UK opposition Labour proposes tax on tech giants in media shake-up

EDINBURGH (Reuters) - A Labour government would aim to shake up Britain’s media by levying a tax on big tech firms like Google and Facebook to help fund public interest journalism, party leader Jeremy Corbyn said on Thursday.

Jeremy Corbyn, the leader of Britain's Labour Party, visits the Alexander Dennis Bus Factory in Falkirk, Scotland, Britain August 20, 2018. REUTERS/Russell Cheyne

The tax would also help fund the introduction of a digital BBC license fee to supplement the current fee and reduce the cost for poorer households.

Without major changes to Britain’s media sector a “few tech giants and unaccountable billionaires will control huge swathes of our public space and debate,” Corbyn told the Edinburgh TV Festival.

He appealed for bold thinking to address what he called a public crisis of trust in media in the era of “fake news”.

“A digital license fee, supplementing the existing license fee, collected from tech giants and internet service providers, who extract huge wealth from our shared digital space, could allow a democratized and more plural BBC (British Broadcasting Corporation) to compete far more effectively with the private multinational digital giants like Netflix, Amazon, Google and Facebook,” he said.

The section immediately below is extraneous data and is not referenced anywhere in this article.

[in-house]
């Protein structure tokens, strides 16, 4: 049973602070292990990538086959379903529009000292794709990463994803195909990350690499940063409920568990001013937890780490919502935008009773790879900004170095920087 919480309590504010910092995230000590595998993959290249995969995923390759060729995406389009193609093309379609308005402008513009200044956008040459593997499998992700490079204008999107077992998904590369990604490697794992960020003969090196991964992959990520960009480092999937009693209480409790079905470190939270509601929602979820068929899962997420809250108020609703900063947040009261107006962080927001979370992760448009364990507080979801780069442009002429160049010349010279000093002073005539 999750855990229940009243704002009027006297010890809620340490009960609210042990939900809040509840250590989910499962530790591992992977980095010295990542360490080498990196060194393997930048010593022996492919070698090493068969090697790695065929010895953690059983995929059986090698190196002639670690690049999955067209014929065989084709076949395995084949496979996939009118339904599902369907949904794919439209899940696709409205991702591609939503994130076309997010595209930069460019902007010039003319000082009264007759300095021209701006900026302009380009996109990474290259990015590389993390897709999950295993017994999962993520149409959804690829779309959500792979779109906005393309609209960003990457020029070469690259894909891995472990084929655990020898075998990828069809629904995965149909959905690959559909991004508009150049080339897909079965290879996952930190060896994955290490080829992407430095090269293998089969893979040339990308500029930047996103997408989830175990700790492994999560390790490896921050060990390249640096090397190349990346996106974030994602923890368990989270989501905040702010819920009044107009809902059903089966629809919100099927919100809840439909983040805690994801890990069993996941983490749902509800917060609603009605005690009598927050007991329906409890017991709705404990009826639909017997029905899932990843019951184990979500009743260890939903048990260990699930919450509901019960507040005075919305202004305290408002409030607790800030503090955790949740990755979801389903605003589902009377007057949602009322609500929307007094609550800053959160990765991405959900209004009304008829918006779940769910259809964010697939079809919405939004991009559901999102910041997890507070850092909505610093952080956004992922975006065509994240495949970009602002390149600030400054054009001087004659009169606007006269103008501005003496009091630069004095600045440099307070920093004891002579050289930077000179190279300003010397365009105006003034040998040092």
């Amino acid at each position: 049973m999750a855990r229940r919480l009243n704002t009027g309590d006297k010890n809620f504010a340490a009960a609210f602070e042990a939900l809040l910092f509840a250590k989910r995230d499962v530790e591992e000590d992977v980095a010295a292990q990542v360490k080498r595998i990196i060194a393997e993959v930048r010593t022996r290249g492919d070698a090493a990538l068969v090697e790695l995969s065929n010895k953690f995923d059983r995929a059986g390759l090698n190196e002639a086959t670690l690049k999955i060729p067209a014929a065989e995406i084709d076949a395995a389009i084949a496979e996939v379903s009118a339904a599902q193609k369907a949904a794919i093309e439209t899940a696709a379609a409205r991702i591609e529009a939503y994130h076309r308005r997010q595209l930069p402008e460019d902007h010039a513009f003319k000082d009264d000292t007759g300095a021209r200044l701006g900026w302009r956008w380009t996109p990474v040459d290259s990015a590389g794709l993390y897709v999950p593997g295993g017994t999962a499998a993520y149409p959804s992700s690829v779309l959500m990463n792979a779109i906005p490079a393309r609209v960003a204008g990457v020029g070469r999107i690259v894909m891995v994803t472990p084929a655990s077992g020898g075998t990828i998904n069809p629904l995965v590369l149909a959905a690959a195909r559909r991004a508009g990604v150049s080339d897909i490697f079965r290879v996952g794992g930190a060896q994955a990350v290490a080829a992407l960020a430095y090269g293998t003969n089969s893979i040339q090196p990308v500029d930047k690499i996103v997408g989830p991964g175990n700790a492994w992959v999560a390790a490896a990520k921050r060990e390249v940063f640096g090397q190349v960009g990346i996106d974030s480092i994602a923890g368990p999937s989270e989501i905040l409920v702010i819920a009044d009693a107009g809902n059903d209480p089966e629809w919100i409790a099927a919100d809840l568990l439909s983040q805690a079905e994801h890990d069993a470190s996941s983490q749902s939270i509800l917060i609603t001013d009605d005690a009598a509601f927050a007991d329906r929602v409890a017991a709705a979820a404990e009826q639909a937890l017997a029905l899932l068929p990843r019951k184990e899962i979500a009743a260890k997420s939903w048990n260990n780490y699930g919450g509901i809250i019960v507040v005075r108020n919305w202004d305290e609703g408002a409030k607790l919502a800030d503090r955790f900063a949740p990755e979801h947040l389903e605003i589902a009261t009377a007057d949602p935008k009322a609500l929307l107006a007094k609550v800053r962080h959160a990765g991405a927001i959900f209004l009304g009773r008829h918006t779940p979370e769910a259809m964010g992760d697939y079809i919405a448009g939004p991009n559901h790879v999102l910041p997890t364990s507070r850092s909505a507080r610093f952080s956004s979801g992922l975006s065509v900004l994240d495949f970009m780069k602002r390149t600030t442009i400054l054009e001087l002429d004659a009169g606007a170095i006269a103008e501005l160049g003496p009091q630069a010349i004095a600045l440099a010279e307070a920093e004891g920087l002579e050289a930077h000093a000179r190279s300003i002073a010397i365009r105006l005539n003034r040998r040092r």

At the moment, the BBC is funded by an annual fee, currently 150.50 pounds ($192) which everyone watching or recording live TV programs has to pay. Last year it brought in around 3.7 billion pounds.

Corbyn said better funding for the media would help to support public investigative journalism without the pressure of big business interests.

His proposals come after France and Germany have pushed for U.S. technology giants to pay more tax in the European Union.

But in July, EU lawmakers opted not to take a tough line on an EU copyright overhaul aimed at making tech giants share revenues with publishers, broadcasters and artists after a corporate lobbying drive.

Corbyn has steered Britain’s main opposition party to the left and he has had a difficult relationship with its mainstream print media, much of which leans toward the political right.

Reporting by Elisabeth O’Leary; editing by Stephen Addison